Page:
I've heard several horror stories about parents being stuck with repaying private student loans, even if their child had died (which apparently is one of the few ways the feds will cut parents some slack on repaying Parent PLUS loans). With 2 children in college this coming fall, we knew we couldn't afford major Parent PLUS loans for both of them (what we already have for the older child is bad enough). So we made extensive use of Net Price Calculators when considering colleges for our D to apply to last fall, and the private college our D will be attending this fall (both an academic & financial "safety school" for her) will have a net cost of attendance no more than 1/3 that of the public university her brother attends (even though the sticker price of his school is approx. 35%-40% less). Picking a college with both a relatively low sticker price & great non-loan financial aid is certainly an easy way to help minimize the amount of Parent PLUS loans which will be needed!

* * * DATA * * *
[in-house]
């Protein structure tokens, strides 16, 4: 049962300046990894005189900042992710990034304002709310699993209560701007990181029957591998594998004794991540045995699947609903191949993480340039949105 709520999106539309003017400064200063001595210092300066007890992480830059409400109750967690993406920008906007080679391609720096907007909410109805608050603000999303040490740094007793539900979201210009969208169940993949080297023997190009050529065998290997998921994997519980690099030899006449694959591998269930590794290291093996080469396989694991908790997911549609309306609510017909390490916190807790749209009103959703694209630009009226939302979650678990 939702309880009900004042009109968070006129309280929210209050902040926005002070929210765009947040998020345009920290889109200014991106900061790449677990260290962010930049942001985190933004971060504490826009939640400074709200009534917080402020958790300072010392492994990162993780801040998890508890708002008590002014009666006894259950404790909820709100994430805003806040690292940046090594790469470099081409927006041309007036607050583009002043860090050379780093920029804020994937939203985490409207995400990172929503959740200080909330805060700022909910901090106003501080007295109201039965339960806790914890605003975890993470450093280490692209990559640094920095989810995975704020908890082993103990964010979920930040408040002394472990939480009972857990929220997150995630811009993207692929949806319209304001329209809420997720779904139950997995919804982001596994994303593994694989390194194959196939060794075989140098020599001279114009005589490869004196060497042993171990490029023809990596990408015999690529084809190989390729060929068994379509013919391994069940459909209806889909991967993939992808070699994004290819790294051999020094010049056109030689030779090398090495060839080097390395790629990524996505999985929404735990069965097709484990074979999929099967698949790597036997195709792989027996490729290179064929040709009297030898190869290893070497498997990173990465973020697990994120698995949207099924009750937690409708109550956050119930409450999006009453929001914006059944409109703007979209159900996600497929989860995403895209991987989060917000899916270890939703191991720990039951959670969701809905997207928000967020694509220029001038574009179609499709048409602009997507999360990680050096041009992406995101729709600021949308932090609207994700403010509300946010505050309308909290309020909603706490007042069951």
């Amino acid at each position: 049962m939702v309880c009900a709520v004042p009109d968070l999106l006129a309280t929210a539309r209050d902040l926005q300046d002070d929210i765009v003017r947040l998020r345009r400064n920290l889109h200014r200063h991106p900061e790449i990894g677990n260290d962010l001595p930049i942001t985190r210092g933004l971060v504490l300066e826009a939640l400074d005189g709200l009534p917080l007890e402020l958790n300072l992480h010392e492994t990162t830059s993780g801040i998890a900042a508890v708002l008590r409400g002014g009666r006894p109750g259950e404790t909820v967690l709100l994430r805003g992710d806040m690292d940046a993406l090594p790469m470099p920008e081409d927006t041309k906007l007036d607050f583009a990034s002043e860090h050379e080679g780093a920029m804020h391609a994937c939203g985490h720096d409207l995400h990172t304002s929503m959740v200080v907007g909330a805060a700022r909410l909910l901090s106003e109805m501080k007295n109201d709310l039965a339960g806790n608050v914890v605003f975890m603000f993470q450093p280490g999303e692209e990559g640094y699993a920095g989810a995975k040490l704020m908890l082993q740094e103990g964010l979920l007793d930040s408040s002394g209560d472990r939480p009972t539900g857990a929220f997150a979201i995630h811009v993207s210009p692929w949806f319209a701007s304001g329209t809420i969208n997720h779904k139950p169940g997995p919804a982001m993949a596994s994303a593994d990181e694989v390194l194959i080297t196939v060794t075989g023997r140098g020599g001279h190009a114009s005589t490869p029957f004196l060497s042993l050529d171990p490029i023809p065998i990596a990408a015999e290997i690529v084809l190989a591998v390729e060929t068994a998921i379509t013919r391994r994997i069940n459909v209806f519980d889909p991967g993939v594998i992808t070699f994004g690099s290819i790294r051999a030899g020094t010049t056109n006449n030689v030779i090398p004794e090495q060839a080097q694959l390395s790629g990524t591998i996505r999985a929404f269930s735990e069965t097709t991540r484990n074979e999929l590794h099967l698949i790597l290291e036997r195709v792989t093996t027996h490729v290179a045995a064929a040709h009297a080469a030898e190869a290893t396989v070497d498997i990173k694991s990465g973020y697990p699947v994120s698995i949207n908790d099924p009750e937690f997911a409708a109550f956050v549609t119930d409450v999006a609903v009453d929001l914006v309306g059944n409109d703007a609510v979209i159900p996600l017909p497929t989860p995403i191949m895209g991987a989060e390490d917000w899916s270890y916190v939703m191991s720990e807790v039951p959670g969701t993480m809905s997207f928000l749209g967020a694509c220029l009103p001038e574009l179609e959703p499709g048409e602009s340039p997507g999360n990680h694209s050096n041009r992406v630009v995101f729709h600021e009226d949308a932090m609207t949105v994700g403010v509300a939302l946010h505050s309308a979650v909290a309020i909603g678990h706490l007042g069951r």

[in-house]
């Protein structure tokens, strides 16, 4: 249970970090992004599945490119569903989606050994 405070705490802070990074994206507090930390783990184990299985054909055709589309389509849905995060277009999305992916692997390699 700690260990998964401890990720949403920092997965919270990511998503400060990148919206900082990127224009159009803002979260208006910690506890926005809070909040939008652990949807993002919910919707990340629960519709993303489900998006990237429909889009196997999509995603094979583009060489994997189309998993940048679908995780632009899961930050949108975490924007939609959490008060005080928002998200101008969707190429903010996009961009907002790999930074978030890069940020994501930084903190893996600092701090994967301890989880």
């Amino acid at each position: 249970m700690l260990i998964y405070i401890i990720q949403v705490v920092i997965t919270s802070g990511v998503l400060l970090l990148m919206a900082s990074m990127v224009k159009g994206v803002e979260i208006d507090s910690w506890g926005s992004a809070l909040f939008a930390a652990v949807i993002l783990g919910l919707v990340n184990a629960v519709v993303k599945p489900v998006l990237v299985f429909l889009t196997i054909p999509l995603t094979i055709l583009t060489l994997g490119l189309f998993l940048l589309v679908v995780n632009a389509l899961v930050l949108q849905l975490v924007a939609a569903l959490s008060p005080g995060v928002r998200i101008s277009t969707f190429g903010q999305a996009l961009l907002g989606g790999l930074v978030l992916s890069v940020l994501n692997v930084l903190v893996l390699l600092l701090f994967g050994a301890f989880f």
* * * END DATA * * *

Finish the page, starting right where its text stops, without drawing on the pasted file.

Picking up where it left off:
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  • Merrymaid4Merrymaid4 43 replies2 threads Junior Member
    We're presently weighing out the option of a Sallie Mae, a Parent Plus or just bite the bullet and pay cash for our son's third year. After reading copious amounts of bad experiences with the loans and the ever growing interest each day, were leaning towards cash while hinting to our son, "if this ceramic engineer career really pans out for you, you could always send us on a cruise.....(;"

    We're pretty sure senior year will be a loan time for him but last year and all doesn't seem like such a burden.....

    And then mom and pops can concentrate on living it up again!
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  • HImomHImom 35408 replies396 threads Senior Member